As marketers, we all have goals. In the beginning, we set arbitrary measures to work against, then refine our goals as we get more data. At what point do we revisit the way we measure? Columnist Chris Copeland explains.
Eighteen months ago, we launched GroupM Next. At the same time, I decided that after years of playing the part of a road warrior, I should focus a bit more on the warrior part and less on the rubber tire look the road can bring about. Since then, I've realized there's a lot brands can learn from a person's fitness journey.
I set an unofficial weight goal and began a six-day-a-week weight program with a co-worker. Over time, I became almost maniacal about my morning workouts, religiously there at six a.m. on weekdays when in town and whenever and wherever I could find a gym on the road.
My personal preference is heavy weight routines, so hotel gyms are simply not an option; I've become an expert at finding gyms with daily guest privileges in just about every city. Last week, I set a new personal best by squatting a little more than twice my new body weight.
But lifting wasn't enough. Last April, I gave up soda, a personal favorite. After consuming 32oz of "diet" drinks daily, I quit. Cold turkey. I haven't had a drop since.
But even that wasn't enough, so I started running. Some people are natural runners. Others (like myself) run out of a sense of necessity. I do not enjoy running, but I do it anyway. Of all the parts of my journey, this has been the most painful. When I started running, I measured success by completing a 5K run. Sometime last fall, I started to run sprint miles before working out, then running three to four miles on lift days, to increase my metabolism and prevent the common post-lift soreness on leg workout days.
In December, I ran a sub-seven minute mile.
Even still, that wasn't enough for me. So last fall, I got a Nike FuelBand. Once a week, I am asked what it is and what I think about it. My answer is always the same. As a proxy for achievement, it does the job. I sit in meetings, on conference calls and airplanes frequently, so having a visual reminder of my progress (or lack thereof) attached to my wrist is valuable. At one point, I went on an 88-day stretch of achieving my 3,000 point/day goal.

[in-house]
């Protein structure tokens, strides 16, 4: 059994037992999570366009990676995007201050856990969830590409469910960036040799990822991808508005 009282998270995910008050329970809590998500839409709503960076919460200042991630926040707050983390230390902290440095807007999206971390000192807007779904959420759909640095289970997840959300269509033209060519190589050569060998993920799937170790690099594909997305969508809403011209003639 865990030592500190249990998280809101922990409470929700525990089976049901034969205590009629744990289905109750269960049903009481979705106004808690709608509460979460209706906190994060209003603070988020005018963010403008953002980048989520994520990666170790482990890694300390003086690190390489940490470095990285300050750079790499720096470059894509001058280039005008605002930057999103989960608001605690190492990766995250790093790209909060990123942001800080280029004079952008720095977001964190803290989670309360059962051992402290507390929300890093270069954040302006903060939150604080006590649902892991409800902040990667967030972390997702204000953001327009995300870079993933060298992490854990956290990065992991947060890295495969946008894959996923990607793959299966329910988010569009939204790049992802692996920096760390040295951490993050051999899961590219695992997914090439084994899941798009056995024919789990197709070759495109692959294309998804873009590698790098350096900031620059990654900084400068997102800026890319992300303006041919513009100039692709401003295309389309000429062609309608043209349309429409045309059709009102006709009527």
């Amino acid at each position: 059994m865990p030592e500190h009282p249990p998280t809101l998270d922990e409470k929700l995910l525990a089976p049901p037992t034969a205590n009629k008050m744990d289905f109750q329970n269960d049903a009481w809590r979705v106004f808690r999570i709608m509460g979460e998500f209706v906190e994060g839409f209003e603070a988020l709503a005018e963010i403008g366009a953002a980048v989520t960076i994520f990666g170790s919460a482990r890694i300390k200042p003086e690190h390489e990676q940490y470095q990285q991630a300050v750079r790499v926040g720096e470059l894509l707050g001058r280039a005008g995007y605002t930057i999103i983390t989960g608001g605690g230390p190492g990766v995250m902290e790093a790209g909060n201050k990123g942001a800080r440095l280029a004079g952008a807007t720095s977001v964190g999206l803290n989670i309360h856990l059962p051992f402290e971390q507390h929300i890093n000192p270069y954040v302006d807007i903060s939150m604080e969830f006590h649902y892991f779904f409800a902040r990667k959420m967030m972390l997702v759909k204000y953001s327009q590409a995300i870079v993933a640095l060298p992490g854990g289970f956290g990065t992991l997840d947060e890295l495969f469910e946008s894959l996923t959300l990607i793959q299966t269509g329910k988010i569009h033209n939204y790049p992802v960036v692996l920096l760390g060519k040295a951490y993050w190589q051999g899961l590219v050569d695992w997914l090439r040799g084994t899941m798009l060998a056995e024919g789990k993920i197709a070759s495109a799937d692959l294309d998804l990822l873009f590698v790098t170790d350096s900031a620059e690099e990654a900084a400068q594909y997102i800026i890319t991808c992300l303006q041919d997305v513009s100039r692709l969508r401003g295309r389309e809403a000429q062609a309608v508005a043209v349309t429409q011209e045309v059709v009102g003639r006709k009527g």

And then something happened: I hit the silent weight goal I'd set for myself. Ten percent of me was gone in terms of total pounds. The lifting program and supplements likely meant even more body fat had vanished, but I realized I was not sophisticated enough in what I was measuring.
I knew my top line goal had been met, but I then plateaued. At some point, despite all the lifting, better eating and running, I simply leveled off on the weight loss. That was fine, but with it came a loss of focus.
If I could sustain this, I would be both happy and surprisingly, less motivated.
I changed the game, so to speak, by shifting my focus from daily weigh-ins at the gym to quarterly body fat analyses. By understanding my percentage of body fat and composition, I could start to refine my approach. The first test was shocking; I had a mental idea of where I was and the reality was not nearly as positive. Yes, it was much better than if I had started testing at this level last year, but it showed just how much more potential for improvement existed.
As marketers, I think there's a lesson in here. We all have goals. In the beginning, we set arbitrary measures to work against, then as we get more data, we refine the goals. But at some stage, the way we measure has to be revisited. At some point, the bar you set can only change if you change what you measure at a more granular level.
I recently returned home from two weeks on the road to find a new and noticeable weight drop. As gratifying as it is, it's an effect caused by the shift in measurement. I firmly believe that without changing what I am now measuring as success, this would not have been possible.
Is your brand measuring the same things they did two, three or five years ago? Are you looking for deeper, more precise metrics, or are you satisfied with good enough at a top level?
Brand fitness, like personal fitness, is a choice, but it's one that is easy to make and hard to keep. Are you making the right choices for you and the health of your brand?
Chris Copeland is chief executive officer of GroupM Next.
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